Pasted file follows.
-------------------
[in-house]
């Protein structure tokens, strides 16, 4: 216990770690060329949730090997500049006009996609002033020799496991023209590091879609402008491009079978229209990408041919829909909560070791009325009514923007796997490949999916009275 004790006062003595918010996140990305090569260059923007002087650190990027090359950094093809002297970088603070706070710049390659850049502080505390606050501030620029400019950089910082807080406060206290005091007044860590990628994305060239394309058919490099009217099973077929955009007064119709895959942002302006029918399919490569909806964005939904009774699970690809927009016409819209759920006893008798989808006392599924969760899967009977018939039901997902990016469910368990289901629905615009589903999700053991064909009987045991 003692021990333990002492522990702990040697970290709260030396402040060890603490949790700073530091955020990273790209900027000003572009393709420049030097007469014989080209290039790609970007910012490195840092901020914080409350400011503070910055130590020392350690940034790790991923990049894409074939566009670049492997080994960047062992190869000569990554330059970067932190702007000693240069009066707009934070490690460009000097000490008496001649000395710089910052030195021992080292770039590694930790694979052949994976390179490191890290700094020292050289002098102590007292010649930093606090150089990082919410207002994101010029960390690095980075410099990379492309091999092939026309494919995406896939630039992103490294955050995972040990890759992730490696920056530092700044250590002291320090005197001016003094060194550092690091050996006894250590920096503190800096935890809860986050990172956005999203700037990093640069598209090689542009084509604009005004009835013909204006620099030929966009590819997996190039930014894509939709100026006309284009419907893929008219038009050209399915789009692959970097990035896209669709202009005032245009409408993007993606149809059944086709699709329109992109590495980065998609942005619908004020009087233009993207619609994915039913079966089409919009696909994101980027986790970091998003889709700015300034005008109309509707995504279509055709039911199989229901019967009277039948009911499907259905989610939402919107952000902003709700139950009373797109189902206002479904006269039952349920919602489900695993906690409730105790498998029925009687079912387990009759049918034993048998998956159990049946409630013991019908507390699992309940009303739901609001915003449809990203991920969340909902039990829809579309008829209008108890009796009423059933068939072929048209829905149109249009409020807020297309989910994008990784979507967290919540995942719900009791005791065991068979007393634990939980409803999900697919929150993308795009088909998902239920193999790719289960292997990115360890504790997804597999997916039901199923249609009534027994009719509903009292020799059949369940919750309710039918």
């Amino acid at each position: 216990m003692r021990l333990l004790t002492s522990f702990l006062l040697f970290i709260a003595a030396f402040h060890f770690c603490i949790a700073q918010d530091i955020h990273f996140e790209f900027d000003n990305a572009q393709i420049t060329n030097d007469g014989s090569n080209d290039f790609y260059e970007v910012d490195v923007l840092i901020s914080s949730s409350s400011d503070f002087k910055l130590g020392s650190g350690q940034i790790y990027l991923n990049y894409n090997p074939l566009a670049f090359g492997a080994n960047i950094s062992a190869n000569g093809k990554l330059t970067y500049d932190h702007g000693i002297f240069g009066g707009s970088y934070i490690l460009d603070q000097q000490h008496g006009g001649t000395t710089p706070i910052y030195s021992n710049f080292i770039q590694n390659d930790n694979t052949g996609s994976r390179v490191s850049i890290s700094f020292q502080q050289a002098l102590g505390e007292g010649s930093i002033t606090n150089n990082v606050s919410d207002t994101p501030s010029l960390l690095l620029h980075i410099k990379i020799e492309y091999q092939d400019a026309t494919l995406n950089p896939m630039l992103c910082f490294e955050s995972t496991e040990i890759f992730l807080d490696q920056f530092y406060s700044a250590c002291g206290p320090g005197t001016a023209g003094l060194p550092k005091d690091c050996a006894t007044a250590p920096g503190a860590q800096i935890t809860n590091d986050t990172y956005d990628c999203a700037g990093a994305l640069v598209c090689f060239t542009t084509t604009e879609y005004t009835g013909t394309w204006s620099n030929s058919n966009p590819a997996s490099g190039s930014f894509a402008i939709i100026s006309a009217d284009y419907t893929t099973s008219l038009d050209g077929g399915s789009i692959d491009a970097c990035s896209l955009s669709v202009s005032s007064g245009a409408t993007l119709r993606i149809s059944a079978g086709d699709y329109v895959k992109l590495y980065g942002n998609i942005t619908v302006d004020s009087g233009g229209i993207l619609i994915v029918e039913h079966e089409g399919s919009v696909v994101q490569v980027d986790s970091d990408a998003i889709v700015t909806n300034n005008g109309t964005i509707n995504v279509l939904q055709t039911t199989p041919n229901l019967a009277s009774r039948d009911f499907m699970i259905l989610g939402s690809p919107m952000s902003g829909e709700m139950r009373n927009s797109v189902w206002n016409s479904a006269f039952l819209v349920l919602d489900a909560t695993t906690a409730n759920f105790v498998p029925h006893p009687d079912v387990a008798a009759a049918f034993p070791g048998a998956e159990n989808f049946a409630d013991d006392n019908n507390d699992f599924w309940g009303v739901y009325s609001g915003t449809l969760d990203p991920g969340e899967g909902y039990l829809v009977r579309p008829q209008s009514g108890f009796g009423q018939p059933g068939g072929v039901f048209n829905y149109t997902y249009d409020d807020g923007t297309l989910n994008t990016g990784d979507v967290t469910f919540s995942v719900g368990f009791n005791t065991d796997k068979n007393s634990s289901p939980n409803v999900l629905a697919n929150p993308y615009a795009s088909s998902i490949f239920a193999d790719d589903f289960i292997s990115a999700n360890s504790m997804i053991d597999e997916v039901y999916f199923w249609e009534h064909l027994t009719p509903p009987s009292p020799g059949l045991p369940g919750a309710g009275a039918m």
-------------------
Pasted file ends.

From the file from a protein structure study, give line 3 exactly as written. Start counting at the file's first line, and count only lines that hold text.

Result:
């Amino acid at each position: 216990m003692r021990l333990l004790t002492s522990f702990l006062l040697f970290i709260a003595a030396f402040h060890f770690c603490i949790a700073q918010d530091i955020h990273f996140e790209f900027d000003n990305a572009q393709i420049t060329n030097d007469g014989s090569n080209d290039f790609y260059e970007v910012d490195v923007l840092i901020s914080s949730s409350s400011d503070f002087k910055l130590g020392s650190g350690q940034i790790y990027l991923n990049y894409n090997p074939l566009a670049f090359g492997a080994n960047i950094s062992a190869n000569g093809k990554l330059t970067y500049d932190h702007g000693i002297f240069g009066g707009s970088y934070i490690l460009d603070q000097q000490h008496g006009g001649t000395t710089p706070i910052y030195s021992n710049f080292i770039q590694n390659d930790n694979t052949g996609s994976r390179v490191s850049i890290s700094f020292q502080q050289a002098l102590g505390e007292g010649s930093i002033t606090n150089n990082v606050s919410d207002t994101p501030s010029l960390l690095l620029h980075i410099k990379i020799e492309y091999q092939d400019a026309t494919l995406n950089p896939m630039l992103c910082f490294e955050s995972t496991e040990i890759f992730l807080d490696q920056f530092y406060s700044a250590c002291g206290p320090g005197t001016a023209g003094l060194p550092k005091d690091c050996a006894t007044a250590p920096g503190a860590q800096i935890t809860n590091d986050t990172y956005d990628c999203a700037g990093a994305l640069v598209c090689f060239t542009t084509t604009e879609y005004t009835g013909t394309w204006s620099n030929s058919n966009p590819a997996s490099g190039s930014f894509a402008i939709i100026s006309a009217d284009y419907t893929t099973s008219l038009d050209g077929g399915s789009i692959d491009a970097c990035s896209l955009s669709v202009s005032s007064g245009a409408t993007l119709r993606i149809s059944a079978g086709d699709y329109v895959k992109l590495y980065g942002n998609i942005t619908v302006d004020s009087g233009g229209i993207l619609i994915v029918e039913h079966e089409g399919s919009v696909v994101q490569v980027d986790s970091d990408a998003i889709v700015t909806n300034n005008g109309t964005i509707n995504v279509l939904q055709t039911t199989p041919n229901l019967a009277s009774r039948d009911f499907m699970i259905l989610g939402s690809p919107m952000s902003g829909e709700m139950r009373n927009s797109v189902w206002n016409s479904a006269f039952l819209v349920l919602d489900a909560t695993t906690a409730n759920f105790v498998p029925h006893p009687d079912v387990a008798a009759a049918f034993p070791g048998a998956e159990n989808f049946a409630d013991d006392n019908n507390d699992f599924w309940g009303v739901y009325s609001g915003t449809l969760d990203p991920g969340e899967g909902y039990l829809v009977r579309p008829q209008s009514g108890f009796g009423q018939p059933g068939g072929v039901f048209n829905y149109t997902y249009d409020d807020g923007t297309l989910n994008t990016g990784d979507v967290t469910f919540s995942v719900g368990f009791n005791t065991d796997k068979n007393s634990s289901p939980n409803v999900l629905a697919n929150p993308y615009a795009s088909s998902i490949f239920a193999d790719d589903f289960i292997s990115a999700n360890s504790m997804i053991d597999e997916v039901y999916f199923w249609e009534h064909l027994t009719p509903p009987s009292p020799g059949l045991p369940g919750a309710g009275a039918m």